Today’s Headlines

  • CARB Set to Adopt “Cap and Trade” Program to Curb GHGs (Mercury News, SF Gate, LA Times)
  • Chronicle Editorial Blasts SF Congestion Pricing Study While Getting Some Facts Wrong
  • Counter That With This Story from The Examiner: “Congestion Chokes San Francisco Commute”
  • Driver Crashes Into Former Virgin Megastore Building on Market Street (ABC 7)
  • Grist: “Does Urbanism Have to be Black and White?”
  • Segways Can Go Where Bikes Can’t in GG Park Because “They’re Less Dangerous.” Huh? (SF Examiner)
  • Living in the O to Appeal McDonald’s “Unfriendly Pedestrian” Redesign in Oakland
  • “Sleek White Tower” on New Bay Bridge East Span Beginning to Rise (SF Gate)
  • SMART Board Approves Purchase of New Trains; Downtown San Rafael Included (Marin IJ)
  • Bailed-Out Auto Companies Would Collapse Without Profits From Gas Guzzlers (NYT via Sblog NY)

More headlines at Streetsblog Capitol Hill

  • SMART pulling in the San Rafael and killing two stations – I like that outcome.

  • Anonymom

    SFUSD voted last night to cut the yellow school buses by 60% over three years. 3,300 kids to lose their transportation to school.

    http://www.sfexaminer.com/local/education/2010/12/school-bus-service-slashed-cost-saving-move

  • Regarding school bus cuts, San Francisco Unified should offer neighborhood schools that parents can have confidence in. Sending small children across town for their education 1)wastes their time, 2) alienates them from their community, 3)discourages parental involvement, 4) is terrible for the environment and 5) doesn’t do much for them academically. Walking or biking to school provides children with the physical stimulation first thing in the morning that is proven to help with brain activity and learning. For neighborhood schools in high poverty areas, allocate extra money in ways that best meet the needs of high poverty kids.(For example, provide every child with a free breakfast like the KIPP schools do.) In general I’d rather see money put into schools than into school buses. And I’d really like to see a lot fewer people driving their kids across town every morning, to public or private school.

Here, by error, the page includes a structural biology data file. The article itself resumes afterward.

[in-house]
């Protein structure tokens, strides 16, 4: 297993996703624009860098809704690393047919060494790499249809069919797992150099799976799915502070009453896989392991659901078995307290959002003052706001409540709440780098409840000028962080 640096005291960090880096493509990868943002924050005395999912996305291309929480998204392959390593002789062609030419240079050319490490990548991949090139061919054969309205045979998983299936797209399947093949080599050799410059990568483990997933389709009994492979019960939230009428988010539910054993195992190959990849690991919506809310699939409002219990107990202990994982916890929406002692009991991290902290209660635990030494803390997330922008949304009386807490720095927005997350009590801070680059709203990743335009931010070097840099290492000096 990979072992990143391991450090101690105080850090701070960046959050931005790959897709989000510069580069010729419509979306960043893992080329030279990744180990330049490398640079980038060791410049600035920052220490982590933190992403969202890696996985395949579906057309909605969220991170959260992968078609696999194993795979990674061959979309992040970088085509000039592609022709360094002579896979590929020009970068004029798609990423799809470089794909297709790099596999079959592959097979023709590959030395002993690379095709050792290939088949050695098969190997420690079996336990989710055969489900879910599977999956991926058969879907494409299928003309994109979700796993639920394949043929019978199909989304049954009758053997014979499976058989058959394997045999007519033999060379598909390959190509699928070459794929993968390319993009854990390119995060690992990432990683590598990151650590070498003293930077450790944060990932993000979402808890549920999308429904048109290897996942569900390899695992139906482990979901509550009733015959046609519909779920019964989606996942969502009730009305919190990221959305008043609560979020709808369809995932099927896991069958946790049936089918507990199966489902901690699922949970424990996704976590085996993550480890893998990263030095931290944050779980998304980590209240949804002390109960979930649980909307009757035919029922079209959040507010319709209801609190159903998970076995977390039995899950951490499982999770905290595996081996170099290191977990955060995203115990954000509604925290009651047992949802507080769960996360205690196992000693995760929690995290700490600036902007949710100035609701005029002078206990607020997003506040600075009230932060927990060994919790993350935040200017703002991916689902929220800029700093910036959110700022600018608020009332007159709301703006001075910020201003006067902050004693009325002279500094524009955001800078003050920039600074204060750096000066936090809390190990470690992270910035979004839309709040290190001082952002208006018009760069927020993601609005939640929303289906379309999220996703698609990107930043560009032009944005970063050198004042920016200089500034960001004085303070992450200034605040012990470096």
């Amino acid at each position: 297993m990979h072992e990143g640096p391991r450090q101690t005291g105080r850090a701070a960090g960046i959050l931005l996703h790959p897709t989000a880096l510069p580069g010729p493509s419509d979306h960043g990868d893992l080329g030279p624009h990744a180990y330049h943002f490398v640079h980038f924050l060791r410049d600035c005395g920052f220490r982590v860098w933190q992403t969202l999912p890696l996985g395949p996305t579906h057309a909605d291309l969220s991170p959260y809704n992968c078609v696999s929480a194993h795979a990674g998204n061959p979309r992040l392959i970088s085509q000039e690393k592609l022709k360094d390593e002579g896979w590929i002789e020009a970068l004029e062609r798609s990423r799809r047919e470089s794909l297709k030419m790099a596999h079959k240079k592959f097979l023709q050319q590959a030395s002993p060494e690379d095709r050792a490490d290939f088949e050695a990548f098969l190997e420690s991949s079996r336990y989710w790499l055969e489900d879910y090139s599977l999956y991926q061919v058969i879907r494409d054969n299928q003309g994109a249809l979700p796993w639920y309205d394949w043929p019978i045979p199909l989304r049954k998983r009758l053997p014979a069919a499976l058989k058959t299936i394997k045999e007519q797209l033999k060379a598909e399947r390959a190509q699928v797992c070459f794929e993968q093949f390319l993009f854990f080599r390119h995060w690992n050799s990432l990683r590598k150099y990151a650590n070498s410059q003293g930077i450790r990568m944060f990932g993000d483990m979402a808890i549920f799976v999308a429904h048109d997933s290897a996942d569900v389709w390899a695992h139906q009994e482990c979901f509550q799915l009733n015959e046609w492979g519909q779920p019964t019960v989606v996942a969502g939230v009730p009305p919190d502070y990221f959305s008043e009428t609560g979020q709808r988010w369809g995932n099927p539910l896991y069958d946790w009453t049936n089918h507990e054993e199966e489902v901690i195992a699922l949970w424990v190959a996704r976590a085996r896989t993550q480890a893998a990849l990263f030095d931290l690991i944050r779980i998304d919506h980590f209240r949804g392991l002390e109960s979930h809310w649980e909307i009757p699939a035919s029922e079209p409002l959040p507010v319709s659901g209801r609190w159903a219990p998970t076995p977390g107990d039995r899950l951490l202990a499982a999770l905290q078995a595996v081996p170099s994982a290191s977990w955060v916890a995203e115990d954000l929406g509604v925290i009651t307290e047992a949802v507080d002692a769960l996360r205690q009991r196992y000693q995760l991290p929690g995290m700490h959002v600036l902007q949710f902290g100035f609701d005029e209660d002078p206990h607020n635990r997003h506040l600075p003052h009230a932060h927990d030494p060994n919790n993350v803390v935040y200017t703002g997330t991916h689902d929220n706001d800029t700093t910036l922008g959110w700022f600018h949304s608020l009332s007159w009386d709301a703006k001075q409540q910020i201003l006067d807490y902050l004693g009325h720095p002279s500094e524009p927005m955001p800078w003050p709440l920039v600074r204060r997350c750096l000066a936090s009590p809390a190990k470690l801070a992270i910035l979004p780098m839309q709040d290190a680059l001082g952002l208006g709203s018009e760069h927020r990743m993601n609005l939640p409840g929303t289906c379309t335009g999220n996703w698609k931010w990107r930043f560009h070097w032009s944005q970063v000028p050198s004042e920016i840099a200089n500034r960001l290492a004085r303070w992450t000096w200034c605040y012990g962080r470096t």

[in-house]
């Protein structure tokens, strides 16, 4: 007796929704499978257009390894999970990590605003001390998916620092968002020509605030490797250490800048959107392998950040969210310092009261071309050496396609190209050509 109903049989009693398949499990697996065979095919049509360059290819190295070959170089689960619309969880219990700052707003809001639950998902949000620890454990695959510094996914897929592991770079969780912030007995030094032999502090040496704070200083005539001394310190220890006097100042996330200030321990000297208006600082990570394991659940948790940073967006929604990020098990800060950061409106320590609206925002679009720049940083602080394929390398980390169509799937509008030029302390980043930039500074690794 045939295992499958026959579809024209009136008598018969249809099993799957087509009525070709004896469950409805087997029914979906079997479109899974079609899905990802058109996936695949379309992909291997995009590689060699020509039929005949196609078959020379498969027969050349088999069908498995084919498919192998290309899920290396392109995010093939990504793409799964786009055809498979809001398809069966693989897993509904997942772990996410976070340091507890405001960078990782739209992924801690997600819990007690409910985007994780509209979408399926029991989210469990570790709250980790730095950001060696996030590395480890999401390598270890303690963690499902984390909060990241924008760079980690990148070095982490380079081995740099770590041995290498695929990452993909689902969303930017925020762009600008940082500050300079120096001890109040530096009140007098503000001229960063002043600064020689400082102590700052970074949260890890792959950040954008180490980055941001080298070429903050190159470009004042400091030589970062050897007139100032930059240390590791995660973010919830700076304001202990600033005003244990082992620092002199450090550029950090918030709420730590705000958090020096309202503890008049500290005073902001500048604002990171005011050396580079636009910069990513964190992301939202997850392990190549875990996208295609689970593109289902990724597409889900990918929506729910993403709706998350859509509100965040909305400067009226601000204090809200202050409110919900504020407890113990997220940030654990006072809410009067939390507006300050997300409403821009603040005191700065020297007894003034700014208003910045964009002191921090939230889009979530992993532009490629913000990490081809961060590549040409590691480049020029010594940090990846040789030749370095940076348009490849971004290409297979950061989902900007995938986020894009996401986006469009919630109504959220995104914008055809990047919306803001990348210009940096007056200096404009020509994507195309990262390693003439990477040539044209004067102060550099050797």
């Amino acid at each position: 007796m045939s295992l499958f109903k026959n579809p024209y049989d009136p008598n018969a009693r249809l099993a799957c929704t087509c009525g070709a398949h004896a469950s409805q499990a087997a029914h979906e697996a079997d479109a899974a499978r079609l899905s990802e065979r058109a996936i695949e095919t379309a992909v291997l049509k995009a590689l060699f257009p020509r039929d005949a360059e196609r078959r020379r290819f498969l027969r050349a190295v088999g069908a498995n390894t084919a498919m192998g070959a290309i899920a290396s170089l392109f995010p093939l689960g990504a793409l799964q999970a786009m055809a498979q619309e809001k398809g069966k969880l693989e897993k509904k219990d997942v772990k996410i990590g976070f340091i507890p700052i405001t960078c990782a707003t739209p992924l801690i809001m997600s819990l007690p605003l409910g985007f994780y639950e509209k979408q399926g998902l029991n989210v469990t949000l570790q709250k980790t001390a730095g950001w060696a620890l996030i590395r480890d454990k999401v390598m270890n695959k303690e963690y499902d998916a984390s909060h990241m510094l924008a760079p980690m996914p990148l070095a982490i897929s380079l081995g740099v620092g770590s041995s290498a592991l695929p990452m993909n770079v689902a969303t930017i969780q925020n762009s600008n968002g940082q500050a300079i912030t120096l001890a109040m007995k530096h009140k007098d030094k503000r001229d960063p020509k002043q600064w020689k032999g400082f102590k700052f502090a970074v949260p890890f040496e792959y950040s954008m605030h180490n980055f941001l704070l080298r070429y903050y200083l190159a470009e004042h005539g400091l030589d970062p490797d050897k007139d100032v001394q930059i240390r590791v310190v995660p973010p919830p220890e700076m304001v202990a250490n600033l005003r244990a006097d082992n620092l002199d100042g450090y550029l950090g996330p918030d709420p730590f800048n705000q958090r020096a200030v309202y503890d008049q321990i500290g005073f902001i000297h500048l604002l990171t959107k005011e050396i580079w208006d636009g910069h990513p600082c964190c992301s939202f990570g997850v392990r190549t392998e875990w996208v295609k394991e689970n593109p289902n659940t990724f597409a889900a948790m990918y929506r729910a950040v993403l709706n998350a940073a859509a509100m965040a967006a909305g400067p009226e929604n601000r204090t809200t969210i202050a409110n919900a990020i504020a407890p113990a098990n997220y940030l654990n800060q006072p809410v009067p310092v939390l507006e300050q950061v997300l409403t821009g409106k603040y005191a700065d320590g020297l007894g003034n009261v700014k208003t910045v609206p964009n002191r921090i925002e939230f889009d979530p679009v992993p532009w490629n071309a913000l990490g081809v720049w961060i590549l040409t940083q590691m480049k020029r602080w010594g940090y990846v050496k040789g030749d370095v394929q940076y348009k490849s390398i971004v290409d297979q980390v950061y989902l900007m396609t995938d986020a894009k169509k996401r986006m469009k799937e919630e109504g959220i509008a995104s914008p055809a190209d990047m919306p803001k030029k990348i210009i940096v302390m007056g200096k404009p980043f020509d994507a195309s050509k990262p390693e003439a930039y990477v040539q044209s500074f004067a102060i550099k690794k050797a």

• Anonymom

    @taomom I agree with your policy objectives and reasoning behind favoring neighborhood schools. However, after 30+ years of busing there is a striking disconnect between where SFUSD owns and operates school facilities and where SF’s kids live. The 3,300 kids who rely on the yellow buses don’t have a reasonable alternative: Muni can’t pick up that service; many families don’t have access to a vehicle or have job flexibility that allows them to leave early to transport their children; and we don’t have a reliable taxi system. Imagine telling an 8 year-old (3rd grade) that they need to leave their school and friends in order to move to a (possibly underperforming) neighborhood school where they know no one. These will be painful cuts for a lot of families, mostly in the south and southeastern portions of the City.

    http://portal.sfusd.edu/data/epc/Capacity%20Surplus%20Deficits%20for%20K-5.pdf

  • Bob Davis

    The comment about US auto manufacturers uses the terms “gas guzzlers” and “gas sippers”. These terms have always bothered me, probably because they “anthropomorphosize” (if that a word) motor vehicles, turning them into cartoon characters. Don’t forget, they only “guzzle” or “sip” under the direction of a human being.